The cytochrome bc1 complex is one of the enzymes that couples electron transfer to vectorial proton translocation in energy-transducing biomembranes. It is also one of the main sources of reactive oxygen species in the cell, and an early target for apoptosis-inducing molecules. Energy conservation in this complex is made possible by the obliged bifurcation of the electrons derived from quinol oxidation. Different models have been proposed to explain the mechanism which ensures this electron bifurcation. Some of these models consider that two quinone molecules occupy the quinol oxidation (Qo) site, while others propose the movement of a single quinone within the two domains that comprise this site. Crystallographic structures and mutational studies have shown the existence of movement of the soluble domain of the iron-sulfur protein (ISP), modifying previous models and generating new ones that assign to this movement a mechanistic role in electron bifurcation. In this review, the evidence supporting the different models of quinol oxidation in the bc1 complex is critically analyzed.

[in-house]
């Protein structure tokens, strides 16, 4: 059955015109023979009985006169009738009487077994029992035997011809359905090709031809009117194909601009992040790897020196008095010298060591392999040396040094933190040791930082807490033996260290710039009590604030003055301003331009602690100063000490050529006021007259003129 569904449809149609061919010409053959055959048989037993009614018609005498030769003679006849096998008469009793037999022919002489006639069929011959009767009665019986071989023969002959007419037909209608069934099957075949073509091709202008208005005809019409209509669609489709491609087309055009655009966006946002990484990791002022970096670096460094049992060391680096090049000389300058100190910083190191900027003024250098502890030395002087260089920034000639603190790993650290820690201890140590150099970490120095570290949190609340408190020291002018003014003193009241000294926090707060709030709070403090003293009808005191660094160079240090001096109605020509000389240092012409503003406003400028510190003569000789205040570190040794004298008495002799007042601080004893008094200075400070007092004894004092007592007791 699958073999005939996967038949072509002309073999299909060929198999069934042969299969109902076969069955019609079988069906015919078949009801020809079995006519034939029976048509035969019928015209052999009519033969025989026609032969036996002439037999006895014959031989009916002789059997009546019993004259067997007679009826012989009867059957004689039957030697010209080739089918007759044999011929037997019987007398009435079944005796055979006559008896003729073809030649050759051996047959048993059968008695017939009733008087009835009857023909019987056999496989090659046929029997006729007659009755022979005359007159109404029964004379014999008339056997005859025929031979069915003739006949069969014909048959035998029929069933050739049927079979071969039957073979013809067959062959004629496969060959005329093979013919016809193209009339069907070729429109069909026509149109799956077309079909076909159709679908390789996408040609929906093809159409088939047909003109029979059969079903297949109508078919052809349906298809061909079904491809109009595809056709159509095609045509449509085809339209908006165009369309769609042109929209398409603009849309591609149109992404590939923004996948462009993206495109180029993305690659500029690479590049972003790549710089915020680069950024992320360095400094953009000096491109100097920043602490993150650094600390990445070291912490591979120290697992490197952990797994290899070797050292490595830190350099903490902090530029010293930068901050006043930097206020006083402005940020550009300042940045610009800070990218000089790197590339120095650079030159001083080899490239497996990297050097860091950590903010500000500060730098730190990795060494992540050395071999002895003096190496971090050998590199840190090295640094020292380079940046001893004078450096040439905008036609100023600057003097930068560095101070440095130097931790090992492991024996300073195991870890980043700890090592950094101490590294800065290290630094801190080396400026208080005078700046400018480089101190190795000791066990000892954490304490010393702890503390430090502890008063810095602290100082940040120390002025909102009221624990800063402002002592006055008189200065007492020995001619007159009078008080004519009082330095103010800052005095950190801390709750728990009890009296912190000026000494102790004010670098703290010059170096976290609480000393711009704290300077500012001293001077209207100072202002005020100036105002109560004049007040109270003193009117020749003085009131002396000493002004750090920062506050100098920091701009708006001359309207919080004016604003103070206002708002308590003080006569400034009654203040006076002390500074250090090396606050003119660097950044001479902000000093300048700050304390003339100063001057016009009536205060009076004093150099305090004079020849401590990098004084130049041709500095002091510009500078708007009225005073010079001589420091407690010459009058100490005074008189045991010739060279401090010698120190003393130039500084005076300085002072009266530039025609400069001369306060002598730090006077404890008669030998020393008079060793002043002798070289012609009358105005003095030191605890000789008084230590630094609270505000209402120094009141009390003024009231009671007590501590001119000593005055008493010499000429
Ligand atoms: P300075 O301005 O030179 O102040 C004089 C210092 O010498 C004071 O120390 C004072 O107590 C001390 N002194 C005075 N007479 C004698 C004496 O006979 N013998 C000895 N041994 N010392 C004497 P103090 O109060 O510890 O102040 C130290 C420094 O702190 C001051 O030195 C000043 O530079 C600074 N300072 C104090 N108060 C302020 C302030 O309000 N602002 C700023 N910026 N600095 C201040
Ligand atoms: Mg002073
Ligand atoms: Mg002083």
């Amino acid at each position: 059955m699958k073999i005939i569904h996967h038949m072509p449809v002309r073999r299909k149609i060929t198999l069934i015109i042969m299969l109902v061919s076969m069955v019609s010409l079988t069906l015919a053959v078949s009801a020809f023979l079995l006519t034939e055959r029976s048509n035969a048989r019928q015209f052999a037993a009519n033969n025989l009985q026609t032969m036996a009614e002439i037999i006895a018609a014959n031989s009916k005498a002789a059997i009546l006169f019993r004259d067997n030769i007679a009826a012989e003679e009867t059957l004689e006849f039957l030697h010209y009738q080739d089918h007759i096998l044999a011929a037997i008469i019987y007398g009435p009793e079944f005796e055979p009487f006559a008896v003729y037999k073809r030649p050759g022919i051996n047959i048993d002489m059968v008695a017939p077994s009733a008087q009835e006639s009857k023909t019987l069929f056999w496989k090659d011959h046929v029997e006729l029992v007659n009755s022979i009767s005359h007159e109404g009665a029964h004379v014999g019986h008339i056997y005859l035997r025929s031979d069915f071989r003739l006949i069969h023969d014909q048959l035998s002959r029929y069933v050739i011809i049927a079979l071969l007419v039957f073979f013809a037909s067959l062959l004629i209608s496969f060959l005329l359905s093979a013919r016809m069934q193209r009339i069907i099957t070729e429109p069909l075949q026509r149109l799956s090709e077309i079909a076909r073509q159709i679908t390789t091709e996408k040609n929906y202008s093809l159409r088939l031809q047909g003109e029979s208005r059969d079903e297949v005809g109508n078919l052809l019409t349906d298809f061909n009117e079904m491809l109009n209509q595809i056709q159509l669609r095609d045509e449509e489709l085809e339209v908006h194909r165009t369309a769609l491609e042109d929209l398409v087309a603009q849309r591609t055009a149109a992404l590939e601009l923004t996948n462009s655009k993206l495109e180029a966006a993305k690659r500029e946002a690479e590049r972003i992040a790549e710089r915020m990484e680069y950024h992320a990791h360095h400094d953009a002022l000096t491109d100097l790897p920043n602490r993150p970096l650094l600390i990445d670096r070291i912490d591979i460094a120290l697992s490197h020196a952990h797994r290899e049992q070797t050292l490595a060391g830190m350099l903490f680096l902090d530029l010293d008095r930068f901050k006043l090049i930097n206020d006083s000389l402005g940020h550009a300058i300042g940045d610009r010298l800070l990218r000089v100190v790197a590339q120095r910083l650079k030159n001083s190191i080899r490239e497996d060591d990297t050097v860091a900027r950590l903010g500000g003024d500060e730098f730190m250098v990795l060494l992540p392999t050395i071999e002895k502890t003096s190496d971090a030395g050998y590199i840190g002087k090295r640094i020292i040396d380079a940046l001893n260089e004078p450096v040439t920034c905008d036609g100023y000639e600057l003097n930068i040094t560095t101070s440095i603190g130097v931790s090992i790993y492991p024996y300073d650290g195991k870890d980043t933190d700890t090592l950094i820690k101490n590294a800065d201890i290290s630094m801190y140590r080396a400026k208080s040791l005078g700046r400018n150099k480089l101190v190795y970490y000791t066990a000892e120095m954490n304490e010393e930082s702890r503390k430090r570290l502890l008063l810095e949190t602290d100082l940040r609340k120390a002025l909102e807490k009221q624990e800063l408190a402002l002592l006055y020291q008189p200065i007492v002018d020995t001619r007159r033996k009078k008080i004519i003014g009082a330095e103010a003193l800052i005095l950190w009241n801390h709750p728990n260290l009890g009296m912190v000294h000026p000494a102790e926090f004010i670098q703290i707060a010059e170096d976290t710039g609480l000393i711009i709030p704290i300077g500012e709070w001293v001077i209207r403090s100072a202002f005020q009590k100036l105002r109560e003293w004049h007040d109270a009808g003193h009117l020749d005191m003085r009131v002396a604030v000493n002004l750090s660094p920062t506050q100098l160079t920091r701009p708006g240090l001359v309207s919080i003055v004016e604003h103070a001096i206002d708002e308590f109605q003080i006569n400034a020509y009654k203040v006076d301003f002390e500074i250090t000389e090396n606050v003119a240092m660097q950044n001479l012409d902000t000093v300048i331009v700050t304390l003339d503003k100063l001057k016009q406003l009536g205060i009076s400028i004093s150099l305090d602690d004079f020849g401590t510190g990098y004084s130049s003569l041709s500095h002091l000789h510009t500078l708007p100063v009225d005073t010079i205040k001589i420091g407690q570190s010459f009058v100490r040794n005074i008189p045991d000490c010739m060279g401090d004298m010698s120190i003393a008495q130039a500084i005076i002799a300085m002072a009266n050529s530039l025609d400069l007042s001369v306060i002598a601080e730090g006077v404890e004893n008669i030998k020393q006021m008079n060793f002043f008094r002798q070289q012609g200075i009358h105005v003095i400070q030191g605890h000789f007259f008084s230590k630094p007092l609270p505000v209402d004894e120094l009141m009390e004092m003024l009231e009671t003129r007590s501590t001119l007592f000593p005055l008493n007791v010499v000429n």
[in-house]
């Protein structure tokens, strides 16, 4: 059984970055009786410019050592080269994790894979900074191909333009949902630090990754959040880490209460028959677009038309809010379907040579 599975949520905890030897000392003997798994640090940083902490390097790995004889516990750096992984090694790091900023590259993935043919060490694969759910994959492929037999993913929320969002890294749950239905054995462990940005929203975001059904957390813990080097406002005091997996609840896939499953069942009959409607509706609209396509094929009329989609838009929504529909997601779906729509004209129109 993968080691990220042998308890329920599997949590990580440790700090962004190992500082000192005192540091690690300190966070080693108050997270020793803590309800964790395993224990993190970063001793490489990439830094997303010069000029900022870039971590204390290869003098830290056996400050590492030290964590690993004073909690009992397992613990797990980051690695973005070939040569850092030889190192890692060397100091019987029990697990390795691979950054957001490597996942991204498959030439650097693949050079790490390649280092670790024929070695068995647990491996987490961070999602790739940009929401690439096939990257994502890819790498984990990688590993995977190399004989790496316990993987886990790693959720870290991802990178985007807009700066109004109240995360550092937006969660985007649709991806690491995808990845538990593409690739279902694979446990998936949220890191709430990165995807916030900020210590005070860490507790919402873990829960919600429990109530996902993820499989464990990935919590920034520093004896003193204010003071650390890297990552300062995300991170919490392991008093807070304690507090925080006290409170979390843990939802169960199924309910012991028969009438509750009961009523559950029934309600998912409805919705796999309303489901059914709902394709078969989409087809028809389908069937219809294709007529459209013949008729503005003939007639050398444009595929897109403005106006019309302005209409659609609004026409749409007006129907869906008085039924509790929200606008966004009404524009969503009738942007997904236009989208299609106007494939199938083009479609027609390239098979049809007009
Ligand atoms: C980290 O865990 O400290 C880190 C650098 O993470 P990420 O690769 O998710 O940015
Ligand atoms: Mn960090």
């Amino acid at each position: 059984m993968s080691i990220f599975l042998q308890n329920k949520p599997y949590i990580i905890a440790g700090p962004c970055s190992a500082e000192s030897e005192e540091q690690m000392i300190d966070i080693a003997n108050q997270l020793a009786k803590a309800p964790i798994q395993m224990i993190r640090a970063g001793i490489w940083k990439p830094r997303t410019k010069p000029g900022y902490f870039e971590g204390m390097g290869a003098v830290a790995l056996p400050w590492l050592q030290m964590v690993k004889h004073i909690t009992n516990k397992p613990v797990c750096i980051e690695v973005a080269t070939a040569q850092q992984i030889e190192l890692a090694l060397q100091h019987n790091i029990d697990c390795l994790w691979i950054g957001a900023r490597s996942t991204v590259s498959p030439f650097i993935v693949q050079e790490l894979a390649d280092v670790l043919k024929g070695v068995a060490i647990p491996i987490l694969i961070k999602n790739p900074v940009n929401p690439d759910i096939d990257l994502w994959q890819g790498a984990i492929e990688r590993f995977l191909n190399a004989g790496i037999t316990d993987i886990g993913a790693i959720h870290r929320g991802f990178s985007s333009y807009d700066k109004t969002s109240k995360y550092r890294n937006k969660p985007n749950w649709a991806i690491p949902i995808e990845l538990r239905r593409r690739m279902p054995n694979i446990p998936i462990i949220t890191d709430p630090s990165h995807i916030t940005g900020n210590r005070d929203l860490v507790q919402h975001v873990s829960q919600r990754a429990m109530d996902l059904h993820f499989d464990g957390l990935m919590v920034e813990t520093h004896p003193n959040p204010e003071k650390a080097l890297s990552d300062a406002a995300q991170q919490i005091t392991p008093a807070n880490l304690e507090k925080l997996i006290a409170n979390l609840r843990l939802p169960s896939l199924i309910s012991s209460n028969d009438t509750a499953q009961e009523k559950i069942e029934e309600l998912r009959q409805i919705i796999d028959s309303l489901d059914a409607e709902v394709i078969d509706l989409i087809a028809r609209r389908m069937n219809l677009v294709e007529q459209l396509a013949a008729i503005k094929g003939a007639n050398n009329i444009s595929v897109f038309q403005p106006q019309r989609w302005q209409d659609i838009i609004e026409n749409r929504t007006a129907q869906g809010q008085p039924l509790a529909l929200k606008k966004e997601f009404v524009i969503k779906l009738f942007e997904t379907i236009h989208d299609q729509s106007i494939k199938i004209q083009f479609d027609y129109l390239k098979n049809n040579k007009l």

Buy this Article